To submit requests for assistance, or provide feedback regarding accessibility, please contact support@masterclass.com.

Food

A Market Fresh Dinner: Planning and Prep

Alice Waters

Lesson time 23:58 min

Quality time with your guests is just as important as making a quality meal. Learn how to think in three courses and time each step of your cooking for a delicious menu that allows you time to enjoy the party.

Play
Alice Waters
Teaches The Art of Home Cooking
In 16+ lessons, learn to cook beautiful, seasonal meals at home from the James Beard Award-winning founder of Chez Panisse.
Get Started

Preview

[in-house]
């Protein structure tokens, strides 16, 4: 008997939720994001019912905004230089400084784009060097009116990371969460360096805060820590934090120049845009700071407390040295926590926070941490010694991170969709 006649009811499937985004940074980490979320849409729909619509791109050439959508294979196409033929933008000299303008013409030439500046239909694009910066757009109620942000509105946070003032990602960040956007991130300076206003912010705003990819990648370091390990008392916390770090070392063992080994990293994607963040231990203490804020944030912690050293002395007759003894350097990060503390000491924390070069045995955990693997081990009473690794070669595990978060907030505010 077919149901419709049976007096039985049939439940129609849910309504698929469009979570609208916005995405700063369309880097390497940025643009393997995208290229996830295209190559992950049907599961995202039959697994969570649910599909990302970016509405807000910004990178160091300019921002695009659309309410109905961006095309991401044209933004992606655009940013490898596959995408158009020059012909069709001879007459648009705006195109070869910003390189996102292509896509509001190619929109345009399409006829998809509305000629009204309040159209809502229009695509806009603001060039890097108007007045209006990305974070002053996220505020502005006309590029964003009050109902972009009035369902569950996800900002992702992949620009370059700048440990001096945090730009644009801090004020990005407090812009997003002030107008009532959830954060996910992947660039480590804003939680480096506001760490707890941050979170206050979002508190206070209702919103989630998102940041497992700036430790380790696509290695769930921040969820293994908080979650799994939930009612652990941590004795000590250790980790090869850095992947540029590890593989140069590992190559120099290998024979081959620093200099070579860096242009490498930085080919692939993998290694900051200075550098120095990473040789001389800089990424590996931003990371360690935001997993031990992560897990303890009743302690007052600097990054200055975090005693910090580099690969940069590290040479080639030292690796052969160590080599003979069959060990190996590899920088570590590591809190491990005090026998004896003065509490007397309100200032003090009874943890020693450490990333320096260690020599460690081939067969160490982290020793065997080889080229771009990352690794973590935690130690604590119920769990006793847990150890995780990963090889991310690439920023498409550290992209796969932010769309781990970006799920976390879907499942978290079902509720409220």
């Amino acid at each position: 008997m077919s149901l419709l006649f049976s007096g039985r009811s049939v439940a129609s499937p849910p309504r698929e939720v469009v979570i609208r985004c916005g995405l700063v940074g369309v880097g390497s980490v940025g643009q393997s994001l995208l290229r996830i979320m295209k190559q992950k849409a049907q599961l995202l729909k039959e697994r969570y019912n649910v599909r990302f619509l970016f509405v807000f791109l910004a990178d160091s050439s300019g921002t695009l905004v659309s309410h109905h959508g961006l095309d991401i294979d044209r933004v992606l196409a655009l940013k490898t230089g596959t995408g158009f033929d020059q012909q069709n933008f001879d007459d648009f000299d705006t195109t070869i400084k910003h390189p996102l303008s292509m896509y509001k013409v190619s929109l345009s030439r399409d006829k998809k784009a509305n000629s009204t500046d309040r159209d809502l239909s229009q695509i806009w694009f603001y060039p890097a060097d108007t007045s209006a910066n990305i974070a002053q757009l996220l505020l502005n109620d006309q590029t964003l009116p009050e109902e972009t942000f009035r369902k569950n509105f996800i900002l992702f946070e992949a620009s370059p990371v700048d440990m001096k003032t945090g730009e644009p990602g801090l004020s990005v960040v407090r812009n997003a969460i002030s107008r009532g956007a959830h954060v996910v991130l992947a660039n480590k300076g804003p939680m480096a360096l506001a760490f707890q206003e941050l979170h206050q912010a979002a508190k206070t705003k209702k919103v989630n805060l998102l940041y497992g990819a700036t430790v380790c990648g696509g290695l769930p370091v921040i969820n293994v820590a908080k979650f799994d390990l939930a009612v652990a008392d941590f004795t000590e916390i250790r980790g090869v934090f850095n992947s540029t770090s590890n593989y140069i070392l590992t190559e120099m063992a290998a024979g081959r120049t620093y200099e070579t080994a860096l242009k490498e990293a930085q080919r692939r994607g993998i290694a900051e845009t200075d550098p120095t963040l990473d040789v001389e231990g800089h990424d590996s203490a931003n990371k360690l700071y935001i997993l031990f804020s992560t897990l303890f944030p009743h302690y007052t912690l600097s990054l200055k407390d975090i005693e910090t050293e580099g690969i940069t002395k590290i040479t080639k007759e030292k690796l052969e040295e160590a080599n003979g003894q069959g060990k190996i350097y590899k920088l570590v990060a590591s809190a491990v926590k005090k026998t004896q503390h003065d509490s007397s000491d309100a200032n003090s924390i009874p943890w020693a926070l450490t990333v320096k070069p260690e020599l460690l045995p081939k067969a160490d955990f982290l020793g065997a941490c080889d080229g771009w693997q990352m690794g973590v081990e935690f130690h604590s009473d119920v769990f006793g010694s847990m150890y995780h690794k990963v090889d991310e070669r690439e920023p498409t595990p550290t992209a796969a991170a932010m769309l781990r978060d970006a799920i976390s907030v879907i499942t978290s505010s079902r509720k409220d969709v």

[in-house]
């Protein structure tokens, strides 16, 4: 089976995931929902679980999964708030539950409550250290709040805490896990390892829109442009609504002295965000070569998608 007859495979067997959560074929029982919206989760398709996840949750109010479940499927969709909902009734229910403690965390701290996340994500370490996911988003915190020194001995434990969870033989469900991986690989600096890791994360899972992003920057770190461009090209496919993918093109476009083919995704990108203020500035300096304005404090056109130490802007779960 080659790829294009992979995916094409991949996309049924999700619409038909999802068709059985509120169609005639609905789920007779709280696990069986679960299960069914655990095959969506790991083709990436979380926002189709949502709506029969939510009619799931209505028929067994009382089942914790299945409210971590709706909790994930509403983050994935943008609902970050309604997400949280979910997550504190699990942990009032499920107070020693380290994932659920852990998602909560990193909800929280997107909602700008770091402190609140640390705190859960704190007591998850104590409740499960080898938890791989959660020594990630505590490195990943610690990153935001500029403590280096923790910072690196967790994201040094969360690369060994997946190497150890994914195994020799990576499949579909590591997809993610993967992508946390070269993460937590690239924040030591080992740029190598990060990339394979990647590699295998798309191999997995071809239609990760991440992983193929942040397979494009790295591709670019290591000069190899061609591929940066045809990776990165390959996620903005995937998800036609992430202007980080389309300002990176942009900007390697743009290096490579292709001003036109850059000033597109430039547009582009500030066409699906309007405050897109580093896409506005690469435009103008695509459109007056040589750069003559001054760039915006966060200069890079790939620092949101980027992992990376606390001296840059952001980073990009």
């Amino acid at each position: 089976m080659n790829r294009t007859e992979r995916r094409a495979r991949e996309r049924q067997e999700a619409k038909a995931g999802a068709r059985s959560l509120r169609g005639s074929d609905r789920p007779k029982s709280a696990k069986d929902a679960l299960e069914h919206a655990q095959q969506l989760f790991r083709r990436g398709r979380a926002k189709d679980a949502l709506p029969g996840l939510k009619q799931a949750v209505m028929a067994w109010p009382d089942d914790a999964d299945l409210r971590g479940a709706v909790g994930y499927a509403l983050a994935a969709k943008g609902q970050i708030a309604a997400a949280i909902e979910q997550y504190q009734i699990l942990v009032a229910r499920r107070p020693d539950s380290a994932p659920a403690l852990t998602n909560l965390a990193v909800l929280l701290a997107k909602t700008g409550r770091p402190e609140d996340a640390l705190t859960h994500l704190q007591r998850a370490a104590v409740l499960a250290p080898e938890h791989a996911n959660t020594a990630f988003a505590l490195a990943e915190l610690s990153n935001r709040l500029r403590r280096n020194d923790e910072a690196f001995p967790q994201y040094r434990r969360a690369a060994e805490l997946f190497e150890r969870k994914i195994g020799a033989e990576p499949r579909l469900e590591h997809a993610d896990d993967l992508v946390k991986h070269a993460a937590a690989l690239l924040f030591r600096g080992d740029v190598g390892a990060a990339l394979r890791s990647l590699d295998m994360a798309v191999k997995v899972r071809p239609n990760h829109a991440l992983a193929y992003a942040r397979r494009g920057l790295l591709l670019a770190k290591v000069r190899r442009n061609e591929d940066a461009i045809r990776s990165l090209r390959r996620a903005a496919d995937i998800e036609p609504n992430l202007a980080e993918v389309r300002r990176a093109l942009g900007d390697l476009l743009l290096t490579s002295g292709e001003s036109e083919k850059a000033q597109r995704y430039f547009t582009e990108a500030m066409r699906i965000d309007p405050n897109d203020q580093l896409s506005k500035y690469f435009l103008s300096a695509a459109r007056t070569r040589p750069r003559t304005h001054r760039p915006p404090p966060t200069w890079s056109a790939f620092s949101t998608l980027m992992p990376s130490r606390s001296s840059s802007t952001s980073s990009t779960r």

I usually think of menus in three courses-- a salad, a main dish, and a sweet end. I'm also wanting to contrast the textures, and the color, and the temperature on the plates. Menus like this are perfect for entertainment, because so much of the preparation can be done ahead of time. - When I'm thinking about a menu, and I'm having people over to dinner, it's really important that I'm not doing very much at the last minute. And my plan is to serve them, when they just come, some almonds and some olives. And I'm going to roast the almonds in the oven. And I'm going to saute the olives on the stove with some lemon and oil just to flavor them a little bit. I'm going to grill chicken over the fire, and serve it with these potatoes, which I'm going to grill as well. I'm going to parboil them here. And then I'm going to cook them on the grill. This fruit compote that I want to make for you is one that could sit in the refrigerator for an hour or two. But I don't want to have to worry about-- about last minute preparation-- just about the one thing that I might really have to concentrate on. I mean, it really works successfully to have only one thing hot that you have to think about. And, of course, it's more time to be with your friends. I want to season my chicken, because the longer that it-- has salt, the more flavor it has. And I'm going to season it with some thyme and salt and pepper. I took the chicken breasts off of the chicken. I'm going to make stock with the other part, and use the legs to make something with as well. But the breasts are rather large. I think that this will be enough for four people. So I'm going to sprinkle it rather liberally with some chopped thyme, and then really liberally with the salt. I put a little olive oil on it, too, and I set it aside. If it's not very long before dinner begins, I'll just leave it out at room temperature-- maybe an hour or two. Because it's great to have it at room temperature before you're grilling. But if it's longer than that, I would put it in the refrigerator, and take it out an hour or so before you're going to cook it. All set. And I always wash my hands after I touch-- touch the chicken. I'm going to start the potatoes in cold water. They don't break up so easily that way. Little bit more salt water, kind of liberally. And while they're cooking I'm going to teach you about aioli. I'm going to make an aioli. And this is the most basic, delicious sauce of . It's with garlic paste, and really good olive oil, with salt. And you can put all different kinds of flavorings in. I mean, you could make it a green sauce with garlic. Actually, you could leave the garlic out, and just have a really tasty mayonnaise with lemon in it. To make this emulsion, it takes an egg that's at room temperature. It's very critical. Sometimes, when I want to make an aioli right at the moment, and I have cold eggs in the refrigerator, I'll pour hot water over the egg...